And they claim, “None will enter Paradise unless he is a Jew or a Christian.” This is nothing but their wishful thinking. Say, “Bring your proof if you are truthful.”
Nay, whoever submits his whole being to God, and he is a doer of good to humanity, his reward is with his Lord. Then, no fear shall come upon them nor shall they grieve.

– Quran, 2:111-112
6. The idea of alienating a group of people because of their faith alone is in fact contrary to the Quran, which actually promotes peaceful co-existence among citizens of varying backgrounds.

O mankind, indeed We have created you from male and female and made you peoples and tribes so that you may know one another. Indeed, the most noble of you in the sight of Allah is the one who is deeply conscious of Him. Indeed, Allah is Knowing and Acquainted.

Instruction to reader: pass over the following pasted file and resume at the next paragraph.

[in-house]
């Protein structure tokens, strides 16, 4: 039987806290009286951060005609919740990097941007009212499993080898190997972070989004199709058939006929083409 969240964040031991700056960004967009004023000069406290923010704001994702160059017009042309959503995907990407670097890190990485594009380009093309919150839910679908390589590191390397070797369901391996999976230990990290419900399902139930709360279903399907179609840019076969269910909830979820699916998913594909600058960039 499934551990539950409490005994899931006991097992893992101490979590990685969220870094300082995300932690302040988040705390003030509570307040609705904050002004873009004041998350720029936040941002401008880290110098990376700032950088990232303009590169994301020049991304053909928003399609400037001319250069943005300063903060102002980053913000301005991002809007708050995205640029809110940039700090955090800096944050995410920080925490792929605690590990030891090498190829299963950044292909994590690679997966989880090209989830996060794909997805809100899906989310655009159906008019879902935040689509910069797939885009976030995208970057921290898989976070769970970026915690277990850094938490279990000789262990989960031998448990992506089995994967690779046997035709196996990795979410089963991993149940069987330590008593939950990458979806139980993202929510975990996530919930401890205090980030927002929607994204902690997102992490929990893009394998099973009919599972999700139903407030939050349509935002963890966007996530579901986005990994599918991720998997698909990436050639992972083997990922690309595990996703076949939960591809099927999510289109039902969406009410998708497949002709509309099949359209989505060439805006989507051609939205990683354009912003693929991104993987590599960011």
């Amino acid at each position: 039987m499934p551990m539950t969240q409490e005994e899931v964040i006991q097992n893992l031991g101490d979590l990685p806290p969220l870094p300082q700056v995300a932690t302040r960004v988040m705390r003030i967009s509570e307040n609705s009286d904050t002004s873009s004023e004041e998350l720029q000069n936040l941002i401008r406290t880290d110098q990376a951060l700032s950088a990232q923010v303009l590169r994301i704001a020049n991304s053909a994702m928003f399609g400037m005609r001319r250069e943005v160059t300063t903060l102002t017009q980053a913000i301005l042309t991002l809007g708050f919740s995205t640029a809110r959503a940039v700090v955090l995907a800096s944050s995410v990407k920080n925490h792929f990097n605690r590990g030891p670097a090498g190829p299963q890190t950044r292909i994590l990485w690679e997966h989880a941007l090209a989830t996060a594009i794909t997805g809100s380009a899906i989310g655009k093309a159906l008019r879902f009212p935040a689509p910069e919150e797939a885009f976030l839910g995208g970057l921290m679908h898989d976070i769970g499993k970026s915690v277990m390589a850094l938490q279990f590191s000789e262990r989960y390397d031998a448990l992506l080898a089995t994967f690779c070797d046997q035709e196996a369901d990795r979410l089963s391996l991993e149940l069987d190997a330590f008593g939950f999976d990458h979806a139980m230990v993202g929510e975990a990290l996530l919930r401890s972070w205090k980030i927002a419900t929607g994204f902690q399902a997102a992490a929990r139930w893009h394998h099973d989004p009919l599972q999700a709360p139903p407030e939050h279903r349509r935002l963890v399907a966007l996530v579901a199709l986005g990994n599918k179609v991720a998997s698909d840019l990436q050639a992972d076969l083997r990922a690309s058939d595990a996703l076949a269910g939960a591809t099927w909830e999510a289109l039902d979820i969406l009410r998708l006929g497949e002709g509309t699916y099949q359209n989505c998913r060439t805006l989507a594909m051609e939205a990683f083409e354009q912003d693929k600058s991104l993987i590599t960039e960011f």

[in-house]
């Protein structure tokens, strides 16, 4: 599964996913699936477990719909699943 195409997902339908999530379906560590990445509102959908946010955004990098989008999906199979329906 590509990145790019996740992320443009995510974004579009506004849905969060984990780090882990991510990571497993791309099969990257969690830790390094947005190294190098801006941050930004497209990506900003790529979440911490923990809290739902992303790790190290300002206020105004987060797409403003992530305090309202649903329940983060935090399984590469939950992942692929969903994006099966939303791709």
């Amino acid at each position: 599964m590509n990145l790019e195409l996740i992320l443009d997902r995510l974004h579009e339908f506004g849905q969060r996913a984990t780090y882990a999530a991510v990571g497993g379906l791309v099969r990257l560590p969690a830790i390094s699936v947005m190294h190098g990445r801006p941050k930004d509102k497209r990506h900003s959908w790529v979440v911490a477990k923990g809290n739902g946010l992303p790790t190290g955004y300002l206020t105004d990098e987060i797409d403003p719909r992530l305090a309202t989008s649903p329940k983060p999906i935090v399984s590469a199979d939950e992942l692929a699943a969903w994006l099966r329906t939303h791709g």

– Quran, 49:13
If anything, Muslims should be the last to generalize people of other faiths. They are vocal on how every Muslim shouldn’t be stereotyped as a terrorist because of the actions of a few terrorist groups seeming to represent “Islam”, yet generalize and put all Jews in one box because of the actions of the Israeli government and the “super rich bankers that control the world.” I condemn fundamentalist Zionists, just how I condemn fundamentalist Islamists. However, I don’t buy the propaganda on both sides of badmouthing every Jew or Muslim because of the extremist actions of some.
Is it not an act of gross hypocrisy of claiming to be misrepresented, but misrepresenting others at the very same time? But perhaps, it is not hypocrisy. Perhaps, it is just a lack of introspection. A trait so many of us possess but are ignorant of.

Ro Waseem is a progressive Muslim who is bent on separating culture from religion. His articles have been published by Huffington Post, Patheos, Onfaith, The Express Tribune, and more. He blogs about Muslim reformation on his website, http://quranalyzeit.wordpress.com

8 thoughts on “6 Reasons that Debunk the Myth of Islam Promoting Hatred of Jews and Christians